In LA, drought and fire are considered the biggest climate problems. But Angelenos should also worry about flooding, according to a new study from UC Irvine. Researchers found that hundreds of thousands of LA County residents could be inundated by at least a foot of flood water — should a once-in-a-100-year storm hit the area.
One of the researchers is Brett Sanders, a professor of civil and environmental engineering at UC Irvine.
He describes such an event: “Imagine … it rains every day for a month. And so when we get an intense downpour of rain, then there's nowhere for the water to go. The channels [like the LA River or the San Gabriel River] are undersized to contain it. And we see flooding across urban areas, floodwaters spilling over channels, and then collecting into lowland areas in the region.”
He explains that deep flooding is when water rises above doorsteps, saturates the first floor of a house, potentially shuts down the electrical system, and ruins the drywall.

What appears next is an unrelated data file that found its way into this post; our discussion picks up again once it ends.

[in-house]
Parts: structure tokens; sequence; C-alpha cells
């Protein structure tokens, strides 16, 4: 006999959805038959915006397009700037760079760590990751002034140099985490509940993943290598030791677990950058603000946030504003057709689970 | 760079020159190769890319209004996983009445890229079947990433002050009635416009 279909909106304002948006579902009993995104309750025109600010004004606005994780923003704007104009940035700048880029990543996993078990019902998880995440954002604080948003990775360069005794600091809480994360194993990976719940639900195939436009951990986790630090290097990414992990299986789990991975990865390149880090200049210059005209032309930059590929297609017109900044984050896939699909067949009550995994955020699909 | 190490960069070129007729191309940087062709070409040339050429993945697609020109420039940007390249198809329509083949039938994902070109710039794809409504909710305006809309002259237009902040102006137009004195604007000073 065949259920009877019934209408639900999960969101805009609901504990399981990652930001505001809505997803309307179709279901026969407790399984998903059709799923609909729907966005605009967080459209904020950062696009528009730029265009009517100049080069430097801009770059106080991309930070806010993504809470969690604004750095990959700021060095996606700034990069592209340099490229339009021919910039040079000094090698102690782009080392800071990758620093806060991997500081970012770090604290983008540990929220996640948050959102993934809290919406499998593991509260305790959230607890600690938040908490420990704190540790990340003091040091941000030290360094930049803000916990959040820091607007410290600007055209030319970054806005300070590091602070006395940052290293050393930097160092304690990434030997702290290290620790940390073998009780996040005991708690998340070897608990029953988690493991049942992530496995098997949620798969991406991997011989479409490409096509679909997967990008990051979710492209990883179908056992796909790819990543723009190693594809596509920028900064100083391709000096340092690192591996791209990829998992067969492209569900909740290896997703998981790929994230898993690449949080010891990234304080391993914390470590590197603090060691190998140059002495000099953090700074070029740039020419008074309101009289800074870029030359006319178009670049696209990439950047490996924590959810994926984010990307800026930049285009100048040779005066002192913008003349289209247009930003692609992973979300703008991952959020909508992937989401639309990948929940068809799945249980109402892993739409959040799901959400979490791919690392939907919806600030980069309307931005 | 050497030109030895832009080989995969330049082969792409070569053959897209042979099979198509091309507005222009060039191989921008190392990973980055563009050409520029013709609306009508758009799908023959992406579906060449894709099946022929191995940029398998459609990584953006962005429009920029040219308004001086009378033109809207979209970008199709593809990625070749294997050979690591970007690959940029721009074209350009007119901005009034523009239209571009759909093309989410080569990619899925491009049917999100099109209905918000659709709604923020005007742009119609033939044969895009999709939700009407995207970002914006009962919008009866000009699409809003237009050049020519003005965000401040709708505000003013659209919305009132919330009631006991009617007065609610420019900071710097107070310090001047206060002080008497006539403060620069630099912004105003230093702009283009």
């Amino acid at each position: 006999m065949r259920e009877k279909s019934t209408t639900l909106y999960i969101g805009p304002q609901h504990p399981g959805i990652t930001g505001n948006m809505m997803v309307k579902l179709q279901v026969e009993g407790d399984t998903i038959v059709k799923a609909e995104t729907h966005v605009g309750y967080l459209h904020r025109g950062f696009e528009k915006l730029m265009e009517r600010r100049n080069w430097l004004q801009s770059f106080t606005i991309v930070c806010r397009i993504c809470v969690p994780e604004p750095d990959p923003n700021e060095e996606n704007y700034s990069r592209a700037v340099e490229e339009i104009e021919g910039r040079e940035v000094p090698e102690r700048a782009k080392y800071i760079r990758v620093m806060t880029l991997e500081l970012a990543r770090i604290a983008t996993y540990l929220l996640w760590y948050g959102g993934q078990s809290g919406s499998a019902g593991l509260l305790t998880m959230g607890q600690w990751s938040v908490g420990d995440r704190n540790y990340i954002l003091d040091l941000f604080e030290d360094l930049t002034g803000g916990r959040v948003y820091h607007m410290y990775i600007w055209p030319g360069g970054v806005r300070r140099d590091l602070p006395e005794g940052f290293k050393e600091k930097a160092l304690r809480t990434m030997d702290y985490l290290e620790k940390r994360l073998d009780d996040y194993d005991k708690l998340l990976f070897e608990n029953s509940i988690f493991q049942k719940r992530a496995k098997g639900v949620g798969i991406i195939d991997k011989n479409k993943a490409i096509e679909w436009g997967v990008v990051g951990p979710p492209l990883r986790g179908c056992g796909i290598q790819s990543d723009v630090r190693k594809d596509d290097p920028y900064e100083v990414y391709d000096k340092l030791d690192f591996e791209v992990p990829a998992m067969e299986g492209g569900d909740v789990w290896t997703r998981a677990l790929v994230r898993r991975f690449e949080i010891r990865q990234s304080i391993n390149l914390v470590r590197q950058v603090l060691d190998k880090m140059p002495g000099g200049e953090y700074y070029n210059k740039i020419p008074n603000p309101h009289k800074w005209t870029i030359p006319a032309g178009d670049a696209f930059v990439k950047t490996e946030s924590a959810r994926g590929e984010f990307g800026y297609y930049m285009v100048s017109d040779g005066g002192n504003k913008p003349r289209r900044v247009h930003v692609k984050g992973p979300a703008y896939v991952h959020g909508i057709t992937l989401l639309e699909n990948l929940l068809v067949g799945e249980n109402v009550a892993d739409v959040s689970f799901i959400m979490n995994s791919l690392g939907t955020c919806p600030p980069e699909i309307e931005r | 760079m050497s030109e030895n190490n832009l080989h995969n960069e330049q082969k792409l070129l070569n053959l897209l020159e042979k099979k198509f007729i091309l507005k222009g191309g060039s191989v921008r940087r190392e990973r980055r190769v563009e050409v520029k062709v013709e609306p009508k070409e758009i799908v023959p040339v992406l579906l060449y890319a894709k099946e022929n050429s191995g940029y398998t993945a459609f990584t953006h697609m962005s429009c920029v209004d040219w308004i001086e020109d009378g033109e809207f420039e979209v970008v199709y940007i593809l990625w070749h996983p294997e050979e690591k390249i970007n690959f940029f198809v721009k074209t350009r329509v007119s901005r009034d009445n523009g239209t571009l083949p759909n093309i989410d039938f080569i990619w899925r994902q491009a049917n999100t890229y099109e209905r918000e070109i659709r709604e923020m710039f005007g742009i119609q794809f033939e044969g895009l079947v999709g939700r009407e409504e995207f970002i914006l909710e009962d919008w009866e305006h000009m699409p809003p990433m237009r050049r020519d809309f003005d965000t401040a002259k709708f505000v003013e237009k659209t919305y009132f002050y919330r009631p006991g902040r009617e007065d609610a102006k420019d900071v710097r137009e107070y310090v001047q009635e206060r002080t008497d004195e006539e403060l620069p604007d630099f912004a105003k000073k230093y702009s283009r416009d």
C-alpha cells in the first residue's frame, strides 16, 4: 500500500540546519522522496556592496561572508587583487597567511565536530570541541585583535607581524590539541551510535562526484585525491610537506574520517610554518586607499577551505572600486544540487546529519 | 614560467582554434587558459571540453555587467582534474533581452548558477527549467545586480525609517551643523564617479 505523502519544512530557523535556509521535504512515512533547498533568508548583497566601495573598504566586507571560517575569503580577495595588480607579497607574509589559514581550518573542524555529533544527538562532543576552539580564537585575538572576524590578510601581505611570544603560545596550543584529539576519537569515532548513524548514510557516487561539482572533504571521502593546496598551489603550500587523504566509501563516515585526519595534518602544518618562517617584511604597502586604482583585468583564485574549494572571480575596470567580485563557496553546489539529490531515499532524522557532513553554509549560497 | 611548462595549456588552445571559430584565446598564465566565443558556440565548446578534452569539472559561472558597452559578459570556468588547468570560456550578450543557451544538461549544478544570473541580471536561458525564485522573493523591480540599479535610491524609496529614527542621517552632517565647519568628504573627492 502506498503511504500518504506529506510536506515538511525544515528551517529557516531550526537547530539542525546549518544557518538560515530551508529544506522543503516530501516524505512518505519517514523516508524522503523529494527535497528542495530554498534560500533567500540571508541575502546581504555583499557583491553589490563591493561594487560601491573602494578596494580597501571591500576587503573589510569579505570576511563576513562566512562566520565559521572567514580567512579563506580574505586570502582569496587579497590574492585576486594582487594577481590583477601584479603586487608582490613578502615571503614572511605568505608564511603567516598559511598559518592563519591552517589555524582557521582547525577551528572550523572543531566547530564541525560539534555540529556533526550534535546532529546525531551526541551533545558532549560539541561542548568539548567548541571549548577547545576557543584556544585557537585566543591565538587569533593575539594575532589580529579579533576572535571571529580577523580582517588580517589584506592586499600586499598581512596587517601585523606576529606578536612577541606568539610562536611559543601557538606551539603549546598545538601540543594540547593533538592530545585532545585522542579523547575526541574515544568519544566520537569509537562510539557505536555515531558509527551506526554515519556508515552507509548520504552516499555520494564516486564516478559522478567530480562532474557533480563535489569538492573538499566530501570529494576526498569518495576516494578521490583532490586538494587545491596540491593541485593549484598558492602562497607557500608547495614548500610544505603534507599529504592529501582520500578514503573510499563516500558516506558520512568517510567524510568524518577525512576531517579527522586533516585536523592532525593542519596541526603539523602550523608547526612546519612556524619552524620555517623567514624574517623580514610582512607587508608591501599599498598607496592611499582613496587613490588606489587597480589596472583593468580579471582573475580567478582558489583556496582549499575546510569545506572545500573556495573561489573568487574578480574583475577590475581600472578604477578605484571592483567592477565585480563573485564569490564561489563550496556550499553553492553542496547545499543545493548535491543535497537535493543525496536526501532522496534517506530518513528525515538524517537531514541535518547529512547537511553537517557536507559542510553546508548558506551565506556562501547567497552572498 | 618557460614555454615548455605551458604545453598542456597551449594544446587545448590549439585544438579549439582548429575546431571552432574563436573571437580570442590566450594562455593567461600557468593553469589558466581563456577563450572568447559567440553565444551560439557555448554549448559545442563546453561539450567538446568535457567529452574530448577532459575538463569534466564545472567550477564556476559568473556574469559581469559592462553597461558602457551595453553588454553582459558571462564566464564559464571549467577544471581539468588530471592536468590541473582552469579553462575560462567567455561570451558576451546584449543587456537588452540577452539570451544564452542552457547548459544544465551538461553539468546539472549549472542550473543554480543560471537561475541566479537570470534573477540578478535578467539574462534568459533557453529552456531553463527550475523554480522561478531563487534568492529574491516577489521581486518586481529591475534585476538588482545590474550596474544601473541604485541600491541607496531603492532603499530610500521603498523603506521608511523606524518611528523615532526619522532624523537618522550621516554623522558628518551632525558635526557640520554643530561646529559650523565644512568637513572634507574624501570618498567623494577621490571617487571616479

The area particularly vulnerable to deep flooding starts in Long Beach and moves north along the LA River into Bell Gardens, Sanders identifies. That part of LA County was historically composed of freshwater marshlands, where the LA River and San Gabriel River would have wandered on their way to the ocean. He says houses there lie below the height of levees that are meant to protect them.
He adds, “[Our research showed] deeper flooding was associated with communities that had higher Black populations.”
How to prepare for or prevent serious flooding? Sanders says city departments can update their building codes and renovate properties at higher elevations. But the biggest long-term response is to rebuild LA’s flood infrastructure, which is aging.
“I think the future for Southern California … involves a wider channel … to create more space for water and more space for water conservation.”